From the Tennova Healthcare Cleveland News Desk, here are your news headlines for Monday, March 13th, on Mix 104-1 and Talk 101-3 The Buzz.
Our top story today… Sheriff Eric Watson voices his grievances against Bradley County Commissioner Dan Rawls. Sheriff Watson gave the following response to accusations made by Rawls:
You may find the complete article on this story in the Sunday, March 12th edition of the Cleveland Daily Banner. We will provide updates on this story as they become available.
Also in today’s news…
Cleveland City Schools is proud to announce they will partner with GreenFields Sports Turf Systems to begin installation of a state of the art, professional grade turf on the Blue Raider Football Field for upcoming 2017 football season. The turf field will proudly display the historic and traditional block C on the 50-yard line. The Raider Blue colored end zones will present Cleveland and Blue Raiders in the end zone in white letters trimmed in red. There will be three-foot-wide white sidelines with the player’s box in blue.
The installation of the turf field will begin in the near future so that it will be ready for the first home game on Sept. 8, 2017 against Knox Catholic.
A meteorologist from the Morristown office of the National Weather Service will be in Bradley County on Thursday, March 16 to facilitate a training session for the SkyWarn® program.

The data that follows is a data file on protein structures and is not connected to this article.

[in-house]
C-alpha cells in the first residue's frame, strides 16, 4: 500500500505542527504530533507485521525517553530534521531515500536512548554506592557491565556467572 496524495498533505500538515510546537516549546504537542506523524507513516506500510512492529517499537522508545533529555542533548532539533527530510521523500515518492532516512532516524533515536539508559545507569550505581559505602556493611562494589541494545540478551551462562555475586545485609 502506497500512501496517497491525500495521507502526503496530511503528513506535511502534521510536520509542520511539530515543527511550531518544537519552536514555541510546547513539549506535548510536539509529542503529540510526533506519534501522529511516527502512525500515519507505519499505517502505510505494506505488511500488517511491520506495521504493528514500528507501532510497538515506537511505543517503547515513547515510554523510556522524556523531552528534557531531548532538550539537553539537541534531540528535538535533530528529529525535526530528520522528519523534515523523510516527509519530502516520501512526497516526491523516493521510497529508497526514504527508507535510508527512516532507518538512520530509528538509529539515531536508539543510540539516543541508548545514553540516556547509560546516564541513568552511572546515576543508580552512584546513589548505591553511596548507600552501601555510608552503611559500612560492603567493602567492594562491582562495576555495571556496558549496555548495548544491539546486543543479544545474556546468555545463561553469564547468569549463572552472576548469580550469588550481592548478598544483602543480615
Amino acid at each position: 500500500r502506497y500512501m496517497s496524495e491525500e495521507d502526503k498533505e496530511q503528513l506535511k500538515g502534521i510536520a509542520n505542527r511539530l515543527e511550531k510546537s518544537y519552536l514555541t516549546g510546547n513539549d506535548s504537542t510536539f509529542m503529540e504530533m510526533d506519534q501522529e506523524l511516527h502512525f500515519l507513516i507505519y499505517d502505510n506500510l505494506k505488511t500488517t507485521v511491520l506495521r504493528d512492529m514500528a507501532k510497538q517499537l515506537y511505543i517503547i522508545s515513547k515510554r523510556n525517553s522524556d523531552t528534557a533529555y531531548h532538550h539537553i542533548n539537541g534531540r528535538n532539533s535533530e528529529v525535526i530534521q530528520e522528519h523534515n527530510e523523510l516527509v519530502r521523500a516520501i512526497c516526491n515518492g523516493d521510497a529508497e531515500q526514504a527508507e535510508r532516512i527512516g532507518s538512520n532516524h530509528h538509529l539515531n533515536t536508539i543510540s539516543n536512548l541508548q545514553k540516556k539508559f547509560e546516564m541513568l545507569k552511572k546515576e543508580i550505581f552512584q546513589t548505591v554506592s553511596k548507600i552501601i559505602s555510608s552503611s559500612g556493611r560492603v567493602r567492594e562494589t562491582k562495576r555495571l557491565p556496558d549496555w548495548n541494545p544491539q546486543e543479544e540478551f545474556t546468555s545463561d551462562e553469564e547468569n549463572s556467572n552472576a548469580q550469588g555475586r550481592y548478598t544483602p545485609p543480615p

The event is sponsored each year by the Cleveland – Bradley County Emergency Management Agency and the N-W-S. Local citizens wishing to participate in the program will receive the necessary training to serve as weather observers for the Morristown forecast office, which serves counties throughout east Tennessee. It is free and open to anyone wishing to learn more about severe weather and the basics of meteorology.
The training session is being held in the George R. Johnson Cultural Heritage Center auditorium on the campus of Cleveland State Community College. It will begin at 6 p.m.
Attendance in a training session is good for two years of certification as a trained weather spotter.
The N-W-S uses the resources of amateur radio and recognizes their contributions to the SkyWarn program. Most offices have amateur radio gear in house that is operated by volunteers from nearby communities. This gives them direct contact with meteorologists in the distant forecast office during severe weather when seconds count.
Storm spotting is not storm chasing, and safety measures for spotting are incorporated into the 90 minute presentation. Spotting is normally done close to home and is tied to a local agency.
Pre-registration for the class is not required.
This has been your local and state news. You can get news anytime by visiting our website, mymix1041.com, powered by Pioneer Credit. From the Tennova Healthcare Cleveland News Desk, this is Jeremy Gault reporting.